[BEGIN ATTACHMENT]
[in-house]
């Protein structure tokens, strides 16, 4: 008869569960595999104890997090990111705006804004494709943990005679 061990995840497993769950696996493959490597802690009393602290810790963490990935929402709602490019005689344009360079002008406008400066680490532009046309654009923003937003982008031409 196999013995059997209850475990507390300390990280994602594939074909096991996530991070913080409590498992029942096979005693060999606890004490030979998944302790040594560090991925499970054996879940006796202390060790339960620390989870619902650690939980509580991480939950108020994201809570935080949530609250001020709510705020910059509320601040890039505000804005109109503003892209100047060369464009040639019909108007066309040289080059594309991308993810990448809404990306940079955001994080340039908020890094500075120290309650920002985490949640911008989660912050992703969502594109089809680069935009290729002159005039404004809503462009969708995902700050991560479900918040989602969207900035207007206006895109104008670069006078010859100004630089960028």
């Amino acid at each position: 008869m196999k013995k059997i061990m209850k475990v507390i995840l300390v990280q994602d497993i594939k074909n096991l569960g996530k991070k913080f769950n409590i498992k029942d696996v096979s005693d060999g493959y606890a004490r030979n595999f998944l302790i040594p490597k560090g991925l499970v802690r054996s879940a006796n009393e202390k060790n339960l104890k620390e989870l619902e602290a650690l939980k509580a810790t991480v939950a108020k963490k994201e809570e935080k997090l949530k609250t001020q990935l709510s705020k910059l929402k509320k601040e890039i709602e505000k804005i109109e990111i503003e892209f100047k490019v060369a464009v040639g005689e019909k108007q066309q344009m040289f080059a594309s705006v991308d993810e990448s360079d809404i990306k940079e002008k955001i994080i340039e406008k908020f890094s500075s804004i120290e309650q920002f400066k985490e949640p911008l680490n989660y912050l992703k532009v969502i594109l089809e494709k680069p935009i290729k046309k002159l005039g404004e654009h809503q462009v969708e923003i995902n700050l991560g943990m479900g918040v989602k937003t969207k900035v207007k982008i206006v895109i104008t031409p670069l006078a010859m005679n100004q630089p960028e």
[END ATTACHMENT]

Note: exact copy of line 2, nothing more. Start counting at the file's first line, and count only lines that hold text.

């Protein structure tokens, strides 16, 4: 008869569960595999104890997090990111705006804004494709943990005679 061990995840497993769950696996493959490597802690009393602290810790963490990935929402709602490019005689344009360079002008406008400066680490532009046309654009923003937003982008031409 196999013995059997209850475990507390300390990280994602594939074909096991996530991070913080409590498992029942096979005693060999606890004490030979998944302790040594560090991925499970054996879940006796202390060790339960620390989870619902650690939980509580991480939950108020994201809570935080949530609250001020709510705020910059509320601040890039505000804005109109503003892209100047060369464009040639019909108007066309040289080059594309991308993810990448809404990306940079955001994080340039908020890094500075120290309650920002985490949640911008989660912050992703969502594109089809680069935009290729002159005039404004809503462009969708995902700050991560479900918040989602969207900035207007206006895109104008670069006078010859100004630089960028």